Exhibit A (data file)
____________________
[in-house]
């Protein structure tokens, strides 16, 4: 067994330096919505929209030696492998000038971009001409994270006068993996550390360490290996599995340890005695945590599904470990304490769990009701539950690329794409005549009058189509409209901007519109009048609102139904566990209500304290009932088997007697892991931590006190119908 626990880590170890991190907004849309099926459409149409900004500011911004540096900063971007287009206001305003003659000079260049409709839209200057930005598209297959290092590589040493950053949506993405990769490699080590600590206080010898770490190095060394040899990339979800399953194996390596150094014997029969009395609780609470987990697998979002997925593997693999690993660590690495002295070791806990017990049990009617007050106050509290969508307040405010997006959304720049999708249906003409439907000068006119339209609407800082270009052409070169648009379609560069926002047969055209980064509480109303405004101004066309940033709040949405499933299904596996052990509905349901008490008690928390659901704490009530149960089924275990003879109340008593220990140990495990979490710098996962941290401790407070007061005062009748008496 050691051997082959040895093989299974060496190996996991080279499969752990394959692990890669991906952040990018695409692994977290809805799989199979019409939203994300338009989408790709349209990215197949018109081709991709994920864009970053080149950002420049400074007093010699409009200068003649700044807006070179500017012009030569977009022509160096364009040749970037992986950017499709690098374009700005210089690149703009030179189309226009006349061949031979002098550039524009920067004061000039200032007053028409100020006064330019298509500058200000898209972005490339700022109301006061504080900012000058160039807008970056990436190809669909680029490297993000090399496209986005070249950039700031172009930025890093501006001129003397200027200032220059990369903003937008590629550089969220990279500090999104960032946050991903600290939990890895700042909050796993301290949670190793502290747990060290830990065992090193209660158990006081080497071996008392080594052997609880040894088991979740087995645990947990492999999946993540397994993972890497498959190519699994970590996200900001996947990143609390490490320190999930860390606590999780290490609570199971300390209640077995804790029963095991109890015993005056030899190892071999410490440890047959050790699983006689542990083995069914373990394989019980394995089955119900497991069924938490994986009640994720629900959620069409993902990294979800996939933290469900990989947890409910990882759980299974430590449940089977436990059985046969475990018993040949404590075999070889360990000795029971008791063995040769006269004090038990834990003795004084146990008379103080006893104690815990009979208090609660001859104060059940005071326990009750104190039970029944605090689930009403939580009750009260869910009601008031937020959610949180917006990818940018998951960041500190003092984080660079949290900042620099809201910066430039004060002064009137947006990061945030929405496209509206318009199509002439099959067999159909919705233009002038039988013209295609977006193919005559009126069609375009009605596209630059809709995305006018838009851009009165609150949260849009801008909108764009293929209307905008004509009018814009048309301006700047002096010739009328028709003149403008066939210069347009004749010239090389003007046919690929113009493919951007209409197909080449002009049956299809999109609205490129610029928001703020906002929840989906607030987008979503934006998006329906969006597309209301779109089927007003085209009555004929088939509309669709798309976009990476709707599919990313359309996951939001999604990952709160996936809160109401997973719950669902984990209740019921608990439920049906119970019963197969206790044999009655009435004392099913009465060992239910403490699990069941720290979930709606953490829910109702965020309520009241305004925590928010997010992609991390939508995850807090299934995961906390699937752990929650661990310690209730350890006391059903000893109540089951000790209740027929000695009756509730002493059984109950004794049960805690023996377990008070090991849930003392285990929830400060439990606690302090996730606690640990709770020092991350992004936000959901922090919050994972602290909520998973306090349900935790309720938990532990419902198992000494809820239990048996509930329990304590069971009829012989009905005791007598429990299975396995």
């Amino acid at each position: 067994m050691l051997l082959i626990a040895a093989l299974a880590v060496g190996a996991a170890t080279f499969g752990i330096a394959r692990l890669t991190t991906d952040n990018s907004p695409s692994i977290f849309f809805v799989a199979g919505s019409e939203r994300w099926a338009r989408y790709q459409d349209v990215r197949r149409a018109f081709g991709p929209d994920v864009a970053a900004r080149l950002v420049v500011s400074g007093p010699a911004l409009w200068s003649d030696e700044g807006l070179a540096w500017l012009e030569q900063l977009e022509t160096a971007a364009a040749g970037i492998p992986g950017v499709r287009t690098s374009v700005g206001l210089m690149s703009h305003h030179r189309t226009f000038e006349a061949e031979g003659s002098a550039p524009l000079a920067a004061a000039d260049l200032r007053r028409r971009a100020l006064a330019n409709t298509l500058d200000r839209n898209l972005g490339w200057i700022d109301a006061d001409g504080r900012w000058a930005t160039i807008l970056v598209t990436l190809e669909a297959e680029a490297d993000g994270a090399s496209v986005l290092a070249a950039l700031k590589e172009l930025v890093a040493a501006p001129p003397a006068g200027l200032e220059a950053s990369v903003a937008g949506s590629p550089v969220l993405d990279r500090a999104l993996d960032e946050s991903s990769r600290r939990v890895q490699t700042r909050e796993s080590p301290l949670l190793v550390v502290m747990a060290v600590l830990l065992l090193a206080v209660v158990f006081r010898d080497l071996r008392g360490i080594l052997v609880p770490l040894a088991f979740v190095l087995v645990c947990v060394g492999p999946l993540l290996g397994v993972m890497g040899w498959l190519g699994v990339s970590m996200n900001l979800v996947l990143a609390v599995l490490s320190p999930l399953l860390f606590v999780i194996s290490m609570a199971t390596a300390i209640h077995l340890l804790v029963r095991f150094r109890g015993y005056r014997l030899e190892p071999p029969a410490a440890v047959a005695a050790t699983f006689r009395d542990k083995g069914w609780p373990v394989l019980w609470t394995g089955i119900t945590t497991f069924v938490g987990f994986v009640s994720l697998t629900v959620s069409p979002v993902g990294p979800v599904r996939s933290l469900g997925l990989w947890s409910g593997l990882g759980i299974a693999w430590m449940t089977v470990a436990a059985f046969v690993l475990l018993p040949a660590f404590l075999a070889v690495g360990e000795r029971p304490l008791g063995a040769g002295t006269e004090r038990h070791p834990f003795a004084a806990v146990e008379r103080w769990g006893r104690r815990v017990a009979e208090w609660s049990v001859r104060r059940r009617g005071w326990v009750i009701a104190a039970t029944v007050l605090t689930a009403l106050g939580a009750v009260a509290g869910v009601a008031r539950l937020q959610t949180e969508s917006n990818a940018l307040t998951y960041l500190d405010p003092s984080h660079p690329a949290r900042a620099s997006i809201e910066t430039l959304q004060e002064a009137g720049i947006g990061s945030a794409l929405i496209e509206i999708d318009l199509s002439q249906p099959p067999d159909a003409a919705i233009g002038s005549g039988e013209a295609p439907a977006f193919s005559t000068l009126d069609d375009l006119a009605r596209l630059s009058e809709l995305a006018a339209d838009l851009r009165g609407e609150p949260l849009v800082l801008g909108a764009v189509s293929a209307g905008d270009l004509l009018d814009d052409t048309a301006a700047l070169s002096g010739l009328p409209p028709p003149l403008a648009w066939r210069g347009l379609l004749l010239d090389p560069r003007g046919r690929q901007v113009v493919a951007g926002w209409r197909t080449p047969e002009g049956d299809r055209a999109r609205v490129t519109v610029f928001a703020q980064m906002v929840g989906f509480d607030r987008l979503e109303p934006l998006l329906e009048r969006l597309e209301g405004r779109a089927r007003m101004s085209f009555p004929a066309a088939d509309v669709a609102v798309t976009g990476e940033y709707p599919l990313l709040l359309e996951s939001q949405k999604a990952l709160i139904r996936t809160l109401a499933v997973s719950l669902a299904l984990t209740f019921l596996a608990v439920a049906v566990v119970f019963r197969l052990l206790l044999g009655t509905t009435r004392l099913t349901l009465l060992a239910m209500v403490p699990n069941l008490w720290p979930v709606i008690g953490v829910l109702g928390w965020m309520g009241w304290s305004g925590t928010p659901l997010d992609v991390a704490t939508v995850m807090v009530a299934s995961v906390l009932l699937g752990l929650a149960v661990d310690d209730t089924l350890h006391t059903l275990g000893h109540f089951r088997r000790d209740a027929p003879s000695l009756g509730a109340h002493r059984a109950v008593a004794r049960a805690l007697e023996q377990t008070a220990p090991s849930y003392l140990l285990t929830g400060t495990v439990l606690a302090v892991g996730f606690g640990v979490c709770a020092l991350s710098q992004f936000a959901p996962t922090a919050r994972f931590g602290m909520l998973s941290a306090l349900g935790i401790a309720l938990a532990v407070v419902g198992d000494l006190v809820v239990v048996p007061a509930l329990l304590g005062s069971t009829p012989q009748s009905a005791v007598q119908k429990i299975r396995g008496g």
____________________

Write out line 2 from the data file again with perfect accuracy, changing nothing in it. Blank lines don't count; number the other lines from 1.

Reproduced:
């Protein structure tokens, strides 16, 4: 067994330096919505929209030696492998000038971009001409994270006068993996550390360490290996599995340890005695945590599904470990304490769990009701539950690329794409005549009058189509409209901007519109009048609102139904566990209500304290009932088997007697892991931590006190119908 626990880590170890991190907004849309099926459409149409900004500011911004540096900063971007287009206001305003003659000079260049409709839209200057930005598209297959290092590589040493950053949506993405990769490699080590600590206080010898770490190095060394040899990339979800399953194996390596150094014997029969009395609780609470987990697998979002997925593997693999690993660590690495002295070791806990017990049990009617007050106050509290969508307040405010997006959304720049999708249906003409439907000068006119339209609407800082270009052409070169648009379609560069926002047969055209980064509480109303405004101004066309940033709040949405499933299904596996052990509905349901008490008690928390659901704490009530149960089924275990003879109340008593220990140990495990979490710098996962941290401790407070007061005062009748008496 050691051997082959040895093989299974060496190996996991080279499969752990394959692990890669991906952040990018695409692994977290809805799989199979019409939203994300338009989408790709349209990215197949018109081709991709994920864009970053080149950002420049400074007093010699409009200068003649700044807006070179500017012009030569977009022509160096364009040749970037992986950017499709690098374009700005210089690149703009030179189309226009006349061949031979002098550039524009920067004061000039200032007053028409100020006064330019298509500058200000898209972005490339700022109301006061504080900012000058160039807008970056990436190809669909680029490297993000090399496209986005070249950039700031172009930025890093501006001129003397200027200032220059990369903003937008590629550089969220990279500090999104960032946050991903600290939990890895700042909050796993301290949670190793502290747990060290830990065992090193209660158990006081080497071996008392080594052997609880040894088991979740087995645990947990492999999946993540397994993972890497498959190519699994970590996200900001996947990143609390490490320190999930860390606590999780290490609570199971300390209640077995804790029963095991109890015993005056030899190892071999410490440890047959050790699983006689542990083995069914373990394989019980394995089955119900497991069924938490994986009640994720629900959620069409993902990294979800996939933290469900990989947890409910990882759980299974430590449940089977436990059985046969475990018993040949404590075999070889360990000795029971008791063995040769006269004090038990834990003795004084146990008379103080006893104690815990009979208090609660001859104060059940005071326990009750104190039970029944605090689930009403939580009750009260869910009601008031937020959610949180917006990818940018998951960041500190003092984080660079949290900042620099809201910066430039004060002064009137947006990061945030929405496209509206318009199509002439099959067999159909919705233009002038039988013209295609977006193919005559009126069609375009009605596209630059809709995305006018838009851009009165609150949260849009801008909108764009293929209307905008004509009018814009048309301006700047002096010739009328028709003149403008066939210069347009004749010239090389003007046919690929113009493919951007209409197909080449002009049956299809999109609205490129610029928001703020906002929840989906607030987008979503934006998006329906969006597309209301779109089927007003085209009555004929088939509309669709798309976009990476709707599919990313359309996951939001999604990952709160996936809160109401997973719950669902984990209740019921608990439920049906119970019963197969206790044999009655009435004392099913009465060992239910403490699990069941720290979930709606953490829910109702965020309520009241305004925590928010997010992609991390939508995850807090299934995961906390699937752990929650661990310690209730350890006391059903000893109540089951000790209740027929000695009756509730002493059984109950004794049960805690023996377990008070090991849930003392285990929830400060439990606690302090996730606690640990709770020092991350992004936000959901922090919050994972602290909520998973306090349900935790309720938990532990419902198992000494809820239990048996509930329990304590069971009829012989009905005791007598429990299975396995």